Tips for Switching To Electric Lawn Care

Electric mowers, blowers and trimmers are quickly changing the lawn care landscape. Here's how you can smoothly make the transition.

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With more people working remotely, I’m finding gas-powered lawn equipment increasingly belligerent. The people I interview for articles often yell over a ruckus of leaf-blowers and lawnmowers whirring outside of their home office windows.

While their cursing leads to some hilarious Zoom outtakes, the collective annoyance — combined with growing environmental awareness, health concerns and local bans on gas-powered equipment — is propelling an electric lawn care revolution.

“The transition to electric landscaping is being driven by demand from homeowners in the suburbs,” says Jeff Cordulack, owner of Organic Ways and Means in Stamford, Connecticut. “When home, they can hardly believe the loud sounds created by the gas blowers. People know it’s harmful, and so they want cleaner and quieter services.”

Why Switch to Electric Lawn Care?

Gas-powered lawn equipment has been popular for its high power, but new electric technologies are bridging that gap.

“For a long time, the innovations in electric lawn care were slow,”  says Mallory Micetich, a home expert at Angi. “But [recently] we’ve seen incredible progress in the electric lawn care market thanks to demand.” This is spurring more homeowners to go electric.

Electric tools can:

  • Greatly reduce greenhouse gas emissions;
  • Lessen particulate emissions, which boosts community health;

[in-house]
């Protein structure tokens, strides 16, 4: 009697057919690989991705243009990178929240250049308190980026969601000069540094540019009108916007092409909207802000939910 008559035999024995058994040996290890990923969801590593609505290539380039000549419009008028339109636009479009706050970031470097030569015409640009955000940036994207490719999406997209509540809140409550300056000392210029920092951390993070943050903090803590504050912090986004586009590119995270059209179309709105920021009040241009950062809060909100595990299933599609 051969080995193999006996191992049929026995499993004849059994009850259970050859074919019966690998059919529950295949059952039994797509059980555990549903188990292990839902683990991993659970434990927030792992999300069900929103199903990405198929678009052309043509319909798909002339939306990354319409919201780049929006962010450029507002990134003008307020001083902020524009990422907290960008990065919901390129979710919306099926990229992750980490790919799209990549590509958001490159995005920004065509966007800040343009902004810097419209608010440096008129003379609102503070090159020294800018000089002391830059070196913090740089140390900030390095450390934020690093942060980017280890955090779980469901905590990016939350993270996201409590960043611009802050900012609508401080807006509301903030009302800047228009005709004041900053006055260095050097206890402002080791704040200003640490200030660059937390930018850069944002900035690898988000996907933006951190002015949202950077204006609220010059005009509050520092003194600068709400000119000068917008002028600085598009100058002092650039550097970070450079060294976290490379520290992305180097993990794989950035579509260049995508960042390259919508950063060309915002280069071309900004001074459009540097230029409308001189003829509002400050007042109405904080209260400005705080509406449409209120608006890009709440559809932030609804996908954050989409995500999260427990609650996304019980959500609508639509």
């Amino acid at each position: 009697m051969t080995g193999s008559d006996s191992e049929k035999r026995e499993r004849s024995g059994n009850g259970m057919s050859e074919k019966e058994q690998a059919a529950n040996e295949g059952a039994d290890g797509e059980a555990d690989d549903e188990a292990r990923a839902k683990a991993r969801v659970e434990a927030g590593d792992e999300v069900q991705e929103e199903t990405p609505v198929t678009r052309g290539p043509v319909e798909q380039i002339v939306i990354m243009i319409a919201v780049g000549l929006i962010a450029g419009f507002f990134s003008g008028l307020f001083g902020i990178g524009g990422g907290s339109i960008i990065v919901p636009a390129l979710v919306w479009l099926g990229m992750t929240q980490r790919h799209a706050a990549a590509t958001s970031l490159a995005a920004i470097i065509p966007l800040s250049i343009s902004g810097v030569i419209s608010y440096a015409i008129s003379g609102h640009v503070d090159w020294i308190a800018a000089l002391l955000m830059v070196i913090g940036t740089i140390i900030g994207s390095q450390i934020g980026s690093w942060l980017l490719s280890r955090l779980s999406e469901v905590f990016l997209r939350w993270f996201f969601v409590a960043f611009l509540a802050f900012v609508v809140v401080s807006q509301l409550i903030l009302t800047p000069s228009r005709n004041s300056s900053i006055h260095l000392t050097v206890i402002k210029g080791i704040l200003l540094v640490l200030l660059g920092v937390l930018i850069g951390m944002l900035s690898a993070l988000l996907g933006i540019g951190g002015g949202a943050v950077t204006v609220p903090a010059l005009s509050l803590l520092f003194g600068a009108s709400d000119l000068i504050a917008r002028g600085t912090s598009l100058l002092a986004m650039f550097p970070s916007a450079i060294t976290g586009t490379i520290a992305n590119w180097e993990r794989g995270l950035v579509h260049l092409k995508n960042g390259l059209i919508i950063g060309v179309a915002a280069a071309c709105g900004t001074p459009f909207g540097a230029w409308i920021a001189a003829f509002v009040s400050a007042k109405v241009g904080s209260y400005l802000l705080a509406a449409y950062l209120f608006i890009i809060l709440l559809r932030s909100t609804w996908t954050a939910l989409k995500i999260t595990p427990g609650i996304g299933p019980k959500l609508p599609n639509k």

• Make for more peaceful, quieter neighborhoods;
  • Give landscapers a healthier work environment, free of exhaust and high decibels;
  • Are often cheaper to buy;
  • Require less maintenance;
  • Bring long-term savings on gas and oil;
  • Don’t require mixing and storing gas and oil;
  • Are the only choice in cities and states that banned sales of new gas-powered lawn equipment.

“As people realize electric equipment has now matched the abilities of gas-powered equipment, they are eager to make the switch,” says Adam St. Pierre of Diamond Cut Lawn Care in Edina, Minnesota.

“We are also making the change from a business standpoint of better value. Electric equipment simply has a better return on investment than gas powered equipment.”

If you’re thinking about making the switch, here’s how to transition smoothly.

Research Brands and Dealers

To find the lawn care tools that best fit your needs, try a neighbor’s electric lawn care equipment, read online product roundups and reviews, and get advice from more than one dealer.

“Shop from electric machinery dealers who are enthusiastic about the products, have valuable insight about brand differences, and are aware of the repairs they’ve seen over time,” says Cordulack.

Make a Wish List

Take note of what you want to accomplish.

“Mowing, trimming and blowing are a good place to start,” says St. Pierre. “However, will you also need a hedge trimmer, a chainsaw for cutting trees, an edger for sidewalks and driveways, or a snow blower for the winter? Look for a platform that has all of the tools you may want to use so that you can stick to one battery system.”

To Cord or Not To Cord

Tools with cords mean no worries about batteries. But cordless electric tools offer greater flexibility and mobility because they don’t need to be plugged in to a power source. Also, if you lack a convenient outdoor electrical outlet, battery-powered tools will save you the cost and hassle of installing one.

Buy Ample Battery Power and Runtime